From boston to danvers a tribute to bowling columns salemnews.com electricity quizlet

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I fondly remember my days with Dad. I just turned 5, and to Dad this was a pivotal moment in time. My mom and dad split-up when I was 3 years old. After Mom and I moved to Jamaica Plain, Dad spent every Sunday with me. My father was an avid boxer, golfer and baseball player. He decided the sport we both could enjoy was bowling. The following Sunday, he took me bowling for the first time, at a bowling alley in Boston on Huntington Avenue near Symphony Hall.

I started to hold the ball and kept dropping it. Dad told me, “Don’t worry.” While bringing me home, my dad came up with an idea. If I could hold a grapefruit with one hand, then I would be ready to bowl again. I thought it was funny, but not Mom. My mom’s quip was, “Oh! Lord! What kind of fruit would you have to hold if he was teaching you basketball?” To this day I still chuckle!

After a while, I could hold and roll the grapefruit quite well. Back to the bowling alley we went. I could finally hold the bowling ball and roll it. To my surprise, with Dad’s guidance, I did not roll it down the gutter. At age 6 my training began.

Dad and I bowled side-by-side. My dad was a high-120-average bowler. He would enter himself in many bowling tournaments. He had a nickname of Kenny the Cannonball. One day a father-and-son competition was posted. I guess the rules changed a little. The following Sunday he signed up the both of us. Being so proud, he said, “Who needs a son? My daughter is a real little stick of dynamite. You just wait and see!” We were signed up as the “Dynamite Duo."

It was at Boston Bowl (formerly Lucky Strike) in Dorchester by the Southeast expressway I got my first taste of fame. A scout was there one Sunday afternoon. A new candlepin bowling show was starting up for young bowlers, who competed for trophies and cash awards. The host of this show was Don Gillis. I was 11 years old and had just bowled 115. Dad and I were so excited when I was asked to be on the new show. The following weekend we went to the Channel 5 studio on Morrissey Boulevard. I was to be a substitute bowler for four weeks.

I learned so much watching all the young bowlers. I was discouraged one day not having my turn to bowl. All of a sudden, I heard my name called. Someone was out sick and now this was my big opportunity. I was so nervous when I went to bowl that I nearly dropped the ball. All of a sudden, I saw my dad talking with Bozo the Clown, whose popular children’s show was filmed next door. Each time I got up to bowl, Bozo and Dad were jumping around cheering for me. I laughed so much and was so relaxed. I did so good I started bowling spares and strikes! I came home with over $100 in bonus money. I bought my first bike with this cash award.

My next big bowling adventure happened when I was 16. Mom and I moved to East Boston and I was entering my first year of high school. They had a girls bowling team, and I tried out and got selected. The golden rule was "profanity belongs in the gutter" and “act like young ladies at all time." To this day, I still try to honor this tradition. Our team had a record year, and we were entered in the State High School Championship. All the teams could bring cheerleaders or mascots to attend this event. As I was about to bowl, to my surprise, there was Dad, dressed up as a clown holding a bike horn and pom-poms! We all laughed so hard as he danced around and sang out our team cheer! My father said, “It worked when you were younger! Why not now?"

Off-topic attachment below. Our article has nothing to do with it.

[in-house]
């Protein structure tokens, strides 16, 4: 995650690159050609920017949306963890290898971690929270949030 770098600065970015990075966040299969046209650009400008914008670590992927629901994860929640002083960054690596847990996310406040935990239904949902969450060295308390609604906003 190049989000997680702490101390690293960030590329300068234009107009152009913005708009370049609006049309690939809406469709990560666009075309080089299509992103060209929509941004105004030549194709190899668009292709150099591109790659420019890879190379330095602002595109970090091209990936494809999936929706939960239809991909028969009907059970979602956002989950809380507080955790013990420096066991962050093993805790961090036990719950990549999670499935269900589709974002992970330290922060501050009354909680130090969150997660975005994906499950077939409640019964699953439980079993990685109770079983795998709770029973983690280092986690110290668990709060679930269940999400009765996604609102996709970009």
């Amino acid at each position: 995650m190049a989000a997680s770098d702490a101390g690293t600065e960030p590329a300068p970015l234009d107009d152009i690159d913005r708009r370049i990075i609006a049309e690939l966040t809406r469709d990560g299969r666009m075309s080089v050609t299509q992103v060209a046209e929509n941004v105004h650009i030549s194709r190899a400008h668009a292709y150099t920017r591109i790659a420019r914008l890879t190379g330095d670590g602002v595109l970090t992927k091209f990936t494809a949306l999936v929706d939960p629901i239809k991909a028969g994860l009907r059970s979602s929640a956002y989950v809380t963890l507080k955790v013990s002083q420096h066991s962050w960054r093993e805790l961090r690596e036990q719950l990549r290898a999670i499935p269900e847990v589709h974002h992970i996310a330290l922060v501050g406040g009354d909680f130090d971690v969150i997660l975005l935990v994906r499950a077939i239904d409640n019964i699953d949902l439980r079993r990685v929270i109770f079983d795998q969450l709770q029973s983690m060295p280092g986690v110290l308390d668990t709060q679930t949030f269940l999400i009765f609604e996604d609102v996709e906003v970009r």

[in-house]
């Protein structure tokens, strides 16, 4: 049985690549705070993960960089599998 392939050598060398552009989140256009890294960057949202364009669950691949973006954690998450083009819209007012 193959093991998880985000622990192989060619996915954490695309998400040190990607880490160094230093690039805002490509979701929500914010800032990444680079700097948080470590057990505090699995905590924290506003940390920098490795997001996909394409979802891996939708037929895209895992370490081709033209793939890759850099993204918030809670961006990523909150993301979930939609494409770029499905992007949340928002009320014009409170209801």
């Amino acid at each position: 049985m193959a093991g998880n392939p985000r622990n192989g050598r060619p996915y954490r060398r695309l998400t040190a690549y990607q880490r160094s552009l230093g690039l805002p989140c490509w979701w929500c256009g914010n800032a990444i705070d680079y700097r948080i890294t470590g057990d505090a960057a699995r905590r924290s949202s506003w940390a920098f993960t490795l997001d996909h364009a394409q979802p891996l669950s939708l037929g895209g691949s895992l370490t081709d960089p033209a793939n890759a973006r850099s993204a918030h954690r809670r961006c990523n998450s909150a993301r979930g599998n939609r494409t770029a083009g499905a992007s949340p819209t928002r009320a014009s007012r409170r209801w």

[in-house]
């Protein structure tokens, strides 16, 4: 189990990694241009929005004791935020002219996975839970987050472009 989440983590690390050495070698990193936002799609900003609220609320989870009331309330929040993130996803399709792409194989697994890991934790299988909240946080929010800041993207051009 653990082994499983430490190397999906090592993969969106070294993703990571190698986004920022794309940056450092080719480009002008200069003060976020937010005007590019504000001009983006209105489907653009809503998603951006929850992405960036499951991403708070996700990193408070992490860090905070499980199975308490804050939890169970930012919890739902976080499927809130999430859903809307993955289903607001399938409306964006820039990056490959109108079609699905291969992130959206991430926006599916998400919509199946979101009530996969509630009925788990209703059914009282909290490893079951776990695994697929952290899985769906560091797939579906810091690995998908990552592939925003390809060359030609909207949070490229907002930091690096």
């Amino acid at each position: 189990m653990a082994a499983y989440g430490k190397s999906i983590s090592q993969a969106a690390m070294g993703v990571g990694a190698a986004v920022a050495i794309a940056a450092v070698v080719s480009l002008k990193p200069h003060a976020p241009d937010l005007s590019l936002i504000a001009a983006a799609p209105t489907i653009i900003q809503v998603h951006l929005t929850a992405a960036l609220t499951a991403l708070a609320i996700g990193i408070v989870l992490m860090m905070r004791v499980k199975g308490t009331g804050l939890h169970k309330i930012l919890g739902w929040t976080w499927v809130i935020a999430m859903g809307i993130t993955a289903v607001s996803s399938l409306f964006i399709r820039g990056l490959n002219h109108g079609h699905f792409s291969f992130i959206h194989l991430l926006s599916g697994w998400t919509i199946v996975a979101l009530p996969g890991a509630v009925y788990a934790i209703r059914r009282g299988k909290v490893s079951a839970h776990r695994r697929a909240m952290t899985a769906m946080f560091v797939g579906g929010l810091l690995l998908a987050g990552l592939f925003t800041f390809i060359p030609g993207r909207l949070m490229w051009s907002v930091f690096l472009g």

In the 1970s, unknown to me, someone sent in a postcard and I got selected to appear on the Channel 7 bowling show “Candlepins for Cash,” hosted by sportscaster Bob Gamere. I was so nervous I only bowled seven pins total. I received a check for a grand total of $7. My dad’s response was, “Don’t worry. If you have a winning personality, you’ll always be a winner!" My dad always knew what to say to make me feel happy.

My dad’s health declined shortly thereafter. He was diagnosed with Parkinson’s disease in the late 1990s and passed away in 2002. A lot of changes ensued in my personal life: a move to Rowley, my mom’s death, an injurty to my right arm that curtailed any bowling. And I am now a cancer survivor. This set me back from bowling another few years.

After another move, to Peabody, I found Sunnyside Bowladrome in Danvers. Nick Cameles, the present owner, always has a welcoming smile when you enter and is eager to make everyone’s bowling experience pleasant. I joined the North Shore Women’s Merchant League — 50 women from all walks of life ready to have fun. Barbara Crean has been the beloved president for almost 20 years, and she is ready and eager to solve any problems. The captain of my team is a confident morale booster, which enables our team to be self-assured bowlers. Even opposing teams encourage each other. My dad would have liked this league — kindhearted souls happily enjoying bowling together.

Without flair or flourish, my senior years will be splendid. My dad’s legacy is learning to appreciate simple pleasures. Boston to Danvers has been an exciting bowling journey. To share this experience has been a valuable life lesson. The stardust is the kindness sprinkled along the road. How can anyone ask for more?